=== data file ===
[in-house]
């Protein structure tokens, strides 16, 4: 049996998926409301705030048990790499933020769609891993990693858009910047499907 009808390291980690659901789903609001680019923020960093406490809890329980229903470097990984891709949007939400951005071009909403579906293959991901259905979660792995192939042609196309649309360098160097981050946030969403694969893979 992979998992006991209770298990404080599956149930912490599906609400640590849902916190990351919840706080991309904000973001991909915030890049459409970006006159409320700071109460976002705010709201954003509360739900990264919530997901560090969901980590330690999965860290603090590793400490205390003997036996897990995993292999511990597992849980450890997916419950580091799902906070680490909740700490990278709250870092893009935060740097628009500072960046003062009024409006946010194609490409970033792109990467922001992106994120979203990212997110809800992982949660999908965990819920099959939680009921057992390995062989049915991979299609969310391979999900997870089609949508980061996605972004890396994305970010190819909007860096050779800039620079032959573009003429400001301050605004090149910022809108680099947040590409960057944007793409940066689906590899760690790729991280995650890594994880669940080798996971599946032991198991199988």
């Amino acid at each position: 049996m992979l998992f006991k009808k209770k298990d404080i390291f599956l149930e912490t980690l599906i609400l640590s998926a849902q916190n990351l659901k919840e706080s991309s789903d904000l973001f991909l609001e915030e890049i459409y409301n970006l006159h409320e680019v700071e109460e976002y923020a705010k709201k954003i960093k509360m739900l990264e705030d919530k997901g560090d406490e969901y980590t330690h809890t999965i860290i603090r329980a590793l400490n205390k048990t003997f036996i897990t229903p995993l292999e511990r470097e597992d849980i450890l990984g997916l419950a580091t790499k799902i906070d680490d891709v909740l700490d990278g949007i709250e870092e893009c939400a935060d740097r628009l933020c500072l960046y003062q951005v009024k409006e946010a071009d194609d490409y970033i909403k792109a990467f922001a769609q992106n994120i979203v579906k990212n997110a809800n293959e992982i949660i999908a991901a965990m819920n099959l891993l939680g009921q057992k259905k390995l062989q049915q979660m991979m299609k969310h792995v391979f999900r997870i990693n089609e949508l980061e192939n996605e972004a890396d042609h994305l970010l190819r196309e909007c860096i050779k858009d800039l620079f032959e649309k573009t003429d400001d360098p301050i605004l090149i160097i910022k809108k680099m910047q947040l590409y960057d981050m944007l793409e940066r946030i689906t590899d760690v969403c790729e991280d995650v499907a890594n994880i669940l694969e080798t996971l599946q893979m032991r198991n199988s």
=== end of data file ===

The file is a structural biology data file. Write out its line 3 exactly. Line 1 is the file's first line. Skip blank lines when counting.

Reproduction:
């Amino acid at each position: 049996m992979l998992f006991k009808k209770k298990d404080i390291f599956l149930e912490t980690l599906i609400l640590s998926a849902q916190n990351l659901k919840e706080s991309s789903d904000l973001f991909l609001e915030e890049i459409y409301n970006l006159h409320e680019v700071e109460e976002y923020a705010k709201k954003i960093k509360m739900l990264e705030d919530k997901g560090d406490e969901y980590t330690h809890t999965i860290i603090r329980a590793l400490n205390k048990t003997f036996i897990t229903p995993l292999e511990r470097e597992d849980i450890l990984g997916l419950a580091t790499k799902i906070d680490d891709v909740l700490d990278g949007i709250e870092e893009c939400a935060d740097r628009l933020c500072l960046y003062q951005v009024k409006e946010a071009d194609d490409y970033i909403k792109a990467f922001a769609q992106n994120i979203v579906k990212n997110a809800n293959e992982i949660i999908a991901a965990m819920n099959l891993l939680g009921q057992k259905k390995l062989q049915q979660m991979m299609k969310h792995v391979f999900r997870i990693n089609e949508l980061e192939n996605e972004a890396d042609h994305l970010l190819r196309e909007c860096i050779k858009d800039l620079f032959e649309k573009t003429d400001d360098p301050i605004l090149i160097i910022k809108k680099m910047q947040l590409y960057d981050m944007l793409e940066r946030i689906t590899d760690v969403c790729e991280d995650v499907a890594n994880i669940l694969e080798t996971l599946q893979m032991r198991n199988s």